Oligoastrocytomas belong to a group of brain tumors called “gliomas.” Gliomas are tumors that come from the glial, or supportive, cells of the brain. There are several different types of gliomas.

An oligoastrocytoma is a “mixed glioma” tumor, which contains both abnormal oligodendroglioma and astrocytoma cells. Oligoastrocytomas (grade II) are considered low-grade tumors. They generally grow at a slower rate than anaplastic oligoastrocytomas (grade III), which are malignant (cancerous). Oligoastrocytomas may evolve over time into anaplastic oligoastrocytomas.


These tumors can be found anywhere within the cerebral hemispheres of the brain, although the frontal and temporal lobes are the most common locations.


The most common symptoms of oligoastrocytoma are seizures, headaches, and personality changes. Other symptoms vary by location and size of the tumor.


If the tumor is accessible, standard treatment for oligoastrocytoma is surgical removal of as much of the tumor tissue as possible. Biopsy is typically performed on tumors that are not accessible to confirm the diagnosis and determine the grade of tumor.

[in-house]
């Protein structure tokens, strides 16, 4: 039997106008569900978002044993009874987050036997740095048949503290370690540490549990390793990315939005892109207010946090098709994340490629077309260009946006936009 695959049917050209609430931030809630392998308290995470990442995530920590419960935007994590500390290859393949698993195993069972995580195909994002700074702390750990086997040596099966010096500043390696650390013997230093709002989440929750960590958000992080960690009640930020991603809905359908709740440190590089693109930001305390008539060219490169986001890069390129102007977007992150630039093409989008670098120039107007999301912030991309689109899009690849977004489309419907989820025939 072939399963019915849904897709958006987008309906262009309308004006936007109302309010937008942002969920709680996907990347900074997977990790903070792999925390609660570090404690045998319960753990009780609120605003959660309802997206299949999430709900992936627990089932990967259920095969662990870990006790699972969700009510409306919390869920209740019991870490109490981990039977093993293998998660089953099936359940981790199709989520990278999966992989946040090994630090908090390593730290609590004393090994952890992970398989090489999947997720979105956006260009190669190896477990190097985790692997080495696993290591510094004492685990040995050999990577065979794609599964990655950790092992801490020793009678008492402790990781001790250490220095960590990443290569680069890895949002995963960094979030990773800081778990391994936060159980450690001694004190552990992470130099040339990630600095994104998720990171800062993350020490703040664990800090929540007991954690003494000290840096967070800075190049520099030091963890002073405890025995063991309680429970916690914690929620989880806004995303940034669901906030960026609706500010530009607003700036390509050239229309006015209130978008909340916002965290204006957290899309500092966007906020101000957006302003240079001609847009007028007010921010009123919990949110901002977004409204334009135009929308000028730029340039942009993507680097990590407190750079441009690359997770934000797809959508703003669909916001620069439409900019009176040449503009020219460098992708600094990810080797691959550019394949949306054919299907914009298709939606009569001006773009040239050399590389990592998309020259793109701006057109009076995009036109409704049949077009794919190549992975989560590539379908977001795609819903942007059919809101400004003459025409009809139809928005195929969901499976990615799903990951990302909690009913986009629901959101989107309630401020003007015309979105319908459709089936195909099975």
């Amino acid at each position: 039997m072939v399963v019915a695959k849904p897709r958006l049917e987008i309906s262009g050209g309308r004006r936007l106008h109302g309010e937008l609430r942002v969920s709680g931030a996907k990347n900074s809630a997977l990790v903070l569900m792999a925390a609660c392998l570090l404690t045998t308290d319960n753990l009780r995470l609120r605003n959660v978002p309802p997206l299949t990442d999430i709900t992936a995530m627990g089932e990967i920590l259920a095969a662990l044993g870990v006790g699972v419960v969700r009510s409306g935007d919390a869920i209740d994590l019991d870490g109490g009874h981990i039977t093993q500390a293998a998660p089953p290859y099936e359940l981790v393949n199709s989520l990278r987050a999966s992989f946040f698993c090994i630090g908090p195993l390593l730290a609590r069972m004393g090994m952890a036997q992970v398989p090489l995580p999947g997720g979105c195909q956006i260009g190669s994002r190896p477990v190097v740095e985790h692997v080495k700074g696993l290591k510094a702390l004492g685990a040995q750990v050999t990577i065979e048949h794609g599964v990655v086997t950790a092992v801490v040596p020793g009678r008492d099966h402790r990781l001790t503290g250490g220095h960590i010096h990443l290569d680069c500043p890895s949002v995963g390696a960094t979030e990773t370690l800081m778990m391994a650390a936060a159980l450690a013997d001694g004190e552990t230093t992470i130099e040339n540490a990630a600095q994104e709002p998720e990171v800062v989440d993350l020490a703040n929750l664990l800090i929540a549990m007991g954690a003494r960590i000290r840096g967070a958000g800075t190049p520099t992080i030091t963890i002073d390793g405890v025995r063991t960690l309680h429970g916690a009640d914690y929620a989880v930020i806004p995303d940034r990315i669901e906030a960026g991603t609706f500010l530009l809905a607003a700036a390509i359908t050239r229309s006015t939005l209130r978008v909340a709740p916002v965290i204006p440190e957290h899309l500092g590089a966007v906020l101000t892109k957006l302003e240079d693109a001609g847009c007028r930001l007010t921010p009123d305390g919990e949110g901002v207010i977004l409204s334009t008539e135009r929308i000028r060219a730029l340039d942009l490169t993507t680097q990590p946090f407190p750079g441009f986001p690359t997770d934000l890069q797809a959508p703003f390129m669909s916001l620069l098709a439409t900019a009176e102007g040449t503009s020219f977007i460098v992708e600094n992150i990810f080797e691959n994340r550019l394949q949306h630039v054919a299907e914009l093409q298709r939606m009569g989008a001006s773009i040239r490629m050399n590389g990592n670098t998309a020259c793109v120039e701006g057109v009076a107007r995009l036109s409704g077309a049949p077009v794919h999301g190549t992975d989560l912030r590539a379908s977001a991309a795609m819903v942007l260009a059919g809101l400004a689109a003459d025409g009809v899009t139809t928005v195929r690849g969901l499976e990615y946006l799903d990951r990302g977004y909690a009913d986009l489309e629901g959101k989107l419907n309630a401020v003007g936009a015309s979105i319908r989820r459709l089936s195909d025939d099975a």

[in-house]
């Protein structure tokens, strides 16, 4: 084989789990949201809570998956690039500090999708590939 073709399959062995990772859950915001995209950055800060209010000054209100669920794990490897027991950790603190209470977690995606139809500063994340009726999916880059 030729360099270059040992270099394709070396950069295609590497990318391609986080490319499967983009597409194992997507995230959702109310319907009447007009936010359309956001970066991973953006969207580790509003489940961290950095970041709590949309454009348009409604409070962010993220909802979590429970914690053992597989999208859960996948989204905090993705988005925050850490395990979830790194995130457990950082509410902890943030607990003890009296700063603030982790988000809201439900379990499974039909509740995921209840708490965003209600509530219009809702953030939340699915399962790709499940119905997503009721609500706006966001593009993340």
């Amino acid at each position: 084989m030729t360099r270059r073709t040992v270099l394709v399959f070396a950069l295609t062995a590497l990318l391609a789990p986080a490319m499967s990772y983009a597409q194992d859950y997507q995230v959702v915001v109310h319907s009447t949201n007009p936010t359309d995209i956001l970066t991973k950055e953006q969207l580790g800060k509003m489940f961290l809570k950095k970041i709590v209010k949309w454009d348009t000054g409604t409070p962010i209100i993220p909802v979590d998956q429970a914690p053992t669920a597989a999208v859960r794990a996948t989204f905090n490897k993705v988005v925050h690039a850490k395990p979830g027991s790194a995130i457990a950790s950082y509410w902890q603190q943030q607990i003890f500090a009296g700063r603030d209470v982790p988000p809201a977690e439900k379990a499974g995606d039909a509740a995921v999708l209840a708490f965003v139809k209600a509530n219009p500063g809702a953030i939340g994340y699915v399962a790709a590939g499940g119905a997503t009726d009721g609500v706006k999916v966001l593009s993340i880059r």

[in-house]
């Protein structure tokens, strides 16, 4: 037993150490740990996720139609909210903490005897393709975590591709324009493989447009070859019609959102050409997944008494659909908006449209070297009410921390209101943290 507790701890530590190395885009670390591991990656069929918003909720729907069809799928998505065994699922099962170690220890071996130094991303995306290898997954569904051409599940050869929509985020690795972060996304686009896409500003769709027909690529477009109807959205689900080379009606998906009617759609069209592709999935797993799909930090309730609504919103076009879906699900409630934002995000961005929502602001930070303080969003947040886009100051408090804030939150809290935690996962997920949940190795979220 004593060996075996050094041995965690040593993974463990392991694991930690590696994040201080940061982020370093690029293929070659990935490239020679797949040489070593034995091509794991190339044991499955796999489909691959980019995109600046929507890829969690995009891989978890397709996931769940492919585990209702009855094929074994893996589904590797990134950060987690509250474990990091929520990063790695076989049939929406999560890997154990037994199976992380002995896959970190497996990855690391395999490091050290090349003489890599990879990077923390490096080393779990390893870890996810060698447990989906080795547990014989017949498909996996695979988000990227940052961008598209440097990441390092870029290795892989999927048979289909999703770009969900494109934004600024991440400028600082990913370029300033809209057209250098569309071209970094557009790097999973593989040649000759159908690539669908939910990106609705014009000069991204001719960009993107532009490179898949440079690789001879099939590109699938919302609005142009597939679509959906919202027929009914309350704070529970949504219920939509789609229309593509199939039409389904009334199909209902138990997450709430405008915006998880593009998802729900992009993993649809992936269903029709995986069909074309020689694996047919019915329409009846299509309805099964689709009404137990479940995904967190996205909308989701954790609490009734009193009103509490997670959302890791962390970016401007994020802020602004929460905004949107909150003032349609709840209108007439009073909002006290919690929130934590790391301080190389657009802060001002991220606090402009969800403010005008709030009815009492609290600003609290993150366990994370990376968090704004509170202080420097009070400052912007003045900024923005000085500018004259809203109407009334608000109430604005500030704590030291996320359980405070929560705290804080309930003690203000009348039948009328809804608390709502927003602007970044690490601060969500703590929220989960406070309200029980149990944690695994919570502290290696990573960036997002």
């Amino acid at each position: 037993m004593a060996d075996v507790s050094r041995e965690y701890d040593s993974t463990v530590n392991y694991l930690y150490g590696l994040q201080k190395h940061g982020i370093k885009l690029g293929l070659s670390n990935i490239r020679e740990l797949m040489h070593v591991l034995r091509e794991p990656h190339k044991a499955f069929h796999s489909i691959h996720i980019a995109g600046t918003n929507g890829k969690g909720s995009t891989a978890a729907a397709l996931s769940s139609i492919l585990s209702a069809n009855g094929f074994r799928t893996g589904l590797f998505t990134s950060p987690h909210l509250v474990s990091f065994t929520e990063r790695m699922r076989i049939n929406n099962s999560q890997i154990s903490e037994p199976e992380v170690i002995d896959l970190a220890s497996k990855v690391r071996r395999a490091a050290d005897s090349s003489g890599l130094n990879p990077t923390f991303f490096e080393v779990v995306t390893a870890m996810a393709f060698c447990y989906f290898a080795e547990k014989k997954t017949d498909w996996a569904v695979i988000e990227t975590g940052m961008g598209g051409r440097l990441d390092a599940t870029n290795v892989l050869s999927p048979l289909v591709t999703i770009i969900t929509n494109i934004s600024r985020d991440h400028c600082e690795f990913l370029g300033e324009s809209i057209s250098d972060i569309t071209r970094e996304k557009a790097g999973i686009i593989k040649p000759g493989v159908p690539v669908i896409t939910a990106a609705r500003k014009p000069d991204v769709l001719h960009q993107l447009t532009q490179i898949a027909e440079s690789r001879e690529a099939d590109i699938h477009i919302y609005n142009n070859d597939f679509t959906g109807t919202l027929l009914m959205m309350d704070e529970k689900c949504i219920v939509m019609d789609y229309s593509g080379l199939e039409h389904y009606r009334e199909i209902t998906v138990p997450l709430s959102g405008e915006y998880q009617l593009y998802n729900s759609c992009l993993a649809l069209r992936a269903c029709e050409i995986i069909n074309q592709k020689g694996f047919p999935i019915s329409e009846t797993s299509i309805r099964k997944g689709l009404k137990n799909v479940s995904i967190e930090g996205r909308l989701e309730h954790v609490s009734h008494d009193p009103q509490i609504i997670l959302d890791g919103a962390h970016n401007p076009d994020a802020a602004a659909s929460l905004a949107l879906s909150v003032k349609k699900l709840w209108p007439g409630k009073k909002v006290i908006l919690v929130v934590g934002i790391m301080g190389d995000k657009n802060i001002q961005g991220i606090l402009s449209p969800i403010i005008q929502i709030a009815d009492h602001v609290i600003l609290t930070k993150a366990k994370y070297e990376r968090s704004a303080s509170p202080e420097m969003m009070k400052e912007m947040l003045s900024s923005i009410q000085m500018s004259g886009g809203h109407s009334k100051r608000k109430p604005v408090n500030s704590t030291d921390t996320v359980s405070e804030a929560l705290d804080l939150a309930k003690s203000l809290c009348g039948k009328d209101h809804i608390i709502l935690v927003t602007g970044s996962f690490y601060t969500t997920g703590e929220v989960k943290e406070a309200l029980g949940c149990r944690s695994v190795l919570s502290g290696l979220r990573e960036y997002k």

Your doctor may talk with you about chemotherapy as part of the treatment plan. Chemotherapy may also be used in infants and very young children to delay radiation therapy until the patient is older.


About 40% of primary brain tumors are gliomas. Mixed gliomas, primarily oligoastrocytomas, account for 5-10% of gliomas and 1% of all brain tumors. Oligoastrocytomas develop in young and middle-aged adults (ages 30 to 50). Very few children are diagnosed with oligoastrocytoma.

Content last reviewed:

May 2018


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